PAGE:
On Wednesday (October 21), payments firm PayPal Holdings, Inc. announced a major move into crypto.
According to PayPal’s press release, “the migration toward digital payments and digital representations of value continues to accelerate, driven by the COVID-19 pandemic and the increased interest in digital currencies from central banks and consumers.”
PayPal’s new service, which was launched today, will allow its customers to “buy, hold and sell cryptocurrency directly from their PayPal account.” Furthermore, PayPal plans to “significantly increase cryptocurrency’s utility by making it available as a funding source for purchases at its 26 million merchants worldwide.”
Dan Schulman, President and CEO, PayPal, had this to say:
“The shift to digital forms of currencies is inevitable, bringing with it clear advantages in terms of financial inclusion and access; efficiency, speed and resilience of the payments system; and the ability for governments to disburse funds to citizens quickly.
“Our global reach, digital payments expertise, two-sided network, and rigorous security and compliance controls provide us with the opportunity, and the responsibility, to help facilitate the understanding, redemption and interoperability of these new instruments of exchange.
“We are eager to work with central banks and regulators around the world to offer our support, and to meaningfully contribute to shaping the role that digital currencies will play in the future of global finance and commerce.”
Initially, the supported cryptoassets will be Bitcoin, Ethereum, Bitcoin Cash, and Litecoin — users will be able to buy, sell, and hold these cryptocurrencies “directly within the PayPal digital wallet” — and the only supported jurisdiction will be the U.S. (this will happen “in the coming weeks”). PayPal is planning to “expand the features to Venmo and select international markets in the first half of 2021.”
Paxos Trust Company is helping PayPal with dealing with crypto in the U.S. To be able to do so, it had to be approved for the first ever “conditional Bitlicense” from the New York State Department of Financial Services (NYDFS).
Linda A. Lacewell, superintendent of NYDFS, stated:
“NYDFS’ approval today follows our June 2020 announcement for a new framework for a conditional Bitlicense to encourage, promote, and assist interested institutions to have a well-regulated way to access the New York virtual currency marketplace in a way that is both timely and protective of New York consumers, through partnerships with New York authorized virtual currency firms.
“NYDFS will continue to encourage and support financial service providers to operate, grow, remain and expand in New York and work with innovators to enable them to germinate and test their ideas, for a dynamic and forward looking financial services sector, especially as we work to build New York back better in the midst of this pandemic.”
PayPal says that there are “no service fees when buying or selling cryptocurrency through December 31, 2020, and there are no fees for holding cryptocurrency in a PayPal account.”
PayPal is also providing its users with “educational content to help them understand the cryptocurrency ecosystem, the risks and opportunities related to investing in cryptocurrency, and information on blockchain technology.”
To increase the adoption of cryptocurrency in digital commerce, from early 2021, PayPal will allow its customers to “use their cryptocurrency holdings as a funding source to pay at PayPal’s 26 million merchants around the globe.” This will be handled in a similar manner to how currently it is possible to pay for certain goods/services with crypto (settled into fiat currency by a crypto payment processor such as BitPay).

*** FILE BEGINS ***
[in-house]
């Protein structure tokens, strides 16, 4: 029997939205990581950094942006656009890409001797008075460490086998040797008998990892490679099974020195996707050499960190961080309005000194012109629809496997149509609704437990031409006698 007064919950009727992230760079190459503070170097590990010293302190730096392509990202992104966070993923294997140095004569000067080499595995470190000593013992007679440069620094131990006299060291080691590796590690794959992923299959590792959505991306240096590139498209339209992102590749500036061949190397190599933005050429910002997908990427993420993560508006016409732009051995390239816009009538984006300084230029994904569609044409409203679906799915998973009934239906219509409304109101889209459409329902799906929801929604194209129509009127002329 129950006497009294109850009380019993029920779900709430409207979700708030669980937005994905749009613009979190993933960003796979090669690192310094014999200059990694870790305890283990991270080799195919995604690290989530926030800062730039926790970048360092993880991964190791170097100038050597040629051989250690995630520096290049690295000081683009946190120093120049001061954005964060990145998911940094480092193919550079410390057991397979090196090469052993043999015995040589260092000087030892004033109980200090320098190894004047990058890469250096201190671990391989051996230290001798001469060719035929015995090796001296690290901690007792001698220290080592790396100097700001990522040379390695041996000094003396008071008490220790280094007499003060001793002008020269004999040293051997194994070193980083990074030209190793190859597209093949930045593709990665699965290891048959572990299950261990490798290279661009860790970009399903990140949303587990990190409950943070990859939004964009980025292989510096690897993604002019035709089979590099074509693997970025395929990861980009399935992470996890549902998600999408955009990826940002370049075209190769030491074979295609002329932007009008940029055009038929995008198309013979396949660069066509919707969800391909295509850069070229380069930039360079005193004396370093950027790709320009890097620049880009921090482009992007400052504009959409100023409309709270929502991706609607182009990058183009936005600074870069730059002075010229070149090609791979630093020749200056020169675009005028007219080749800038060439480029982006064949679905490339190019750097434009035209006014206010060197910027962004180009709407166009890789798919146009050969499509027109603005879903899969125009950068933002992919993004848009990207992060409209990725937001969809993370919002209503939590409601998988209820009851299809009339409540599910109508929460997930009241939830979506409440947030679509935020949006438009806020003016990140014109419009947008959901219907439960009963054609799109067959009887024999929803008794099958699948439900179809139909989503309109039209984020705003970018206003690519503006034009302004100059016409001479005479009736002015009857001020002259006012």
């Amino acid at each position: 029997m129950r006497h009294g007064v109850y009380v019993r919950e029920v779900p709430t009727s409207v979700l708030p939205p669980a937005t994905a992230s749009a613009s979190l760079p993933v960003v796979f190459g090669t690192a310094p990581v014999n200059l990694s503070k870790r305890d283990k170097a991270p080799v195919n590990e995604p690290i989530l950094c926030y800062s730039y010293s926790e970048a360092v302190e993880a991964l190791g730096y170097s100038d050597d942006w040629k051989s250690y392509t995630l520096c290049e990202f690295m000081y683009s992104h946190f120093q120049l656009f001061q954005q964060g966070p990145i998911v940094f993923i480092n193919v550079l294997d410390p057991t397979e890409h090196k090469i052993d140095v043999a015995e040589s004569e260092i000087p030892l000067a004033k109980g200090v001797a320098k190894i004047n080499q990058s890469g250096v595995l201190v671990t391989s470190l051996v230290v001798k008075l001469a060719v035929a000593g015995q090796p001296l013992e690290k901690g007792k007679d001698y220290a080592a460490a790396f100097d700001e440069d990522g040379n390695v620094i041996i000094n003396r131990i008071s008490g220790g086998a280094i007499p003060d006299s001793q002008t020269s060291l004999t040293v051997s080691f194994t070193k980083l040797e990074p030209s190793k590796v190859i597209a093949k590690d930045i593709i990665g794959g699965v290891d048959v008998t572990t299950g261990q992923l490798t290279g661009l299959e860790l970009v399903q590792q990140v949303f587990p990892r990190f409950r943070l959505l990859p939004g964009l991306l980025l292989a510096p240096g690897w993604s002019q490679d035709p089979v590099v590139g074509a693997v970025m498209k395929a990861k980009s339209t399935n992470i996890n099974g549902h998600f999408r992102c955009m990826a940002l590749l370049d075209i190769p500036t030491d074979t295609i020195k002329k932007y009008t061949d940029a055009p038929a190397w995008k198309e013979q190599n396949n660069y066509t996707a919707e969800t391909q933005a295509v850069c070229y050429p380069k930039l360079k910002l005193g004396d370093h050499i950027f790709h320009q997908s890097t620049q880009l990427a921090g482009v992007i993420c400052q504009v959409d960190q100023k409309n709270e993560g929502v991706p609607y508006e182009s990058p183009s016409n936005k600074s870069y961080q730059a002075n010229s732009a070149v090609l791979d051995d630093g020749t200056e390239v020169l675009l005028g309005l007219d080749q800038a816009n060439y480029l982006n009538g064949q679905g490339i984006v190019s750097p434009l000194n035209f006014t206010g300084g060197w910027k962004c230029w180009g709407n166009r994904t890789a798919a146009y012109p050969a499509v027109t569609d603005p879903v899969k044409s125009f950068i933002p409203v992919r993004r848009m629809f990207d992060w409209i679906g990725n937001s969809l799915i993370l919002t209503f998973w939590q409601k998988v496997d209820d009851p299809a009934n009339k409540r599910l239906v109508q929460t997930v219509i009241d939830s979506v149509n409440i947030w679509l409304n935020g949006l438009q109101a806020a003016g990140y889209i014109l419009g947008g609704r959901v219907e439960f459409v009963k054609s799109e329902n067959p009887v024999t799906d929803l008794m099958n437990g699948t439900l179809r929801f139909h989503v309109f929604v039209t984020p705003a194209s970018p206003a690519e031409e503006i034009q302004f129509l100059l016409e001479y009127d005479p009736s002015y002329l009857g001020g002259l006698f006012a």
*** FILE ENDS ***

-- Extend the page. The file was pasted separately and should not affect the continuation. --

PayPal consumers will be able to “instantly convert their selected cryptocurrency balance to fiat currency, with certainty of value and no incremental fees,” and PayPal merchants will “have no additional integrations or fees, as all transactions will be settled with fiat currency at their current PayPal rates.”
PayPal says in the crypto FAQ section of its website that “if you have a PayPal Cash account, all you need to do is confirm some account information during your first purchase.”
As for Venmo users, according to PayPal, sometime in H1 2021, they will be able to use PayPal’s crypto service but only if they “sign up for a personal PayPal Cash or Cash Plus account.”
As for fees on buying/selling/holding crypto, PayPal says that “there are no service fees when buying or selling Cryptocurrency through December 31, 2020, and there are no fees for holding cryptocurrency in a PayPal account.”
And if you are thinking of transferring in/out of PayPal, forget about it — at least for now:
“Currently, you can only hold the Cryptocurrencies that you buy on PayPal in your account. Additionally, the Crypto in your account cannot be transferred to other accounts on or off PayPal.”
In case you are thinking that it sounds like users of PayPal’s crypto service will not have access to a private key, you are correct:
“You own the Crypto you buy on PayPal but will not be provided with a private key.”
Anyway, even with the above caveats, this seems like the biggest news the crypto space has seen this year because PayPal is a mainstream company and this move by PayPal is bound to increase the public’s awareness/adoption of crypto. One person that appears to agree with this view is Michael Novogratz, a former Goldman Sachs partner, as well as Founder, Chairman, and CEO of crypto-focused merchant bank Galaxy Digital:
The views and opinions expressed by the author are for informational purposes only and do not constitute financial, investment, or other advice.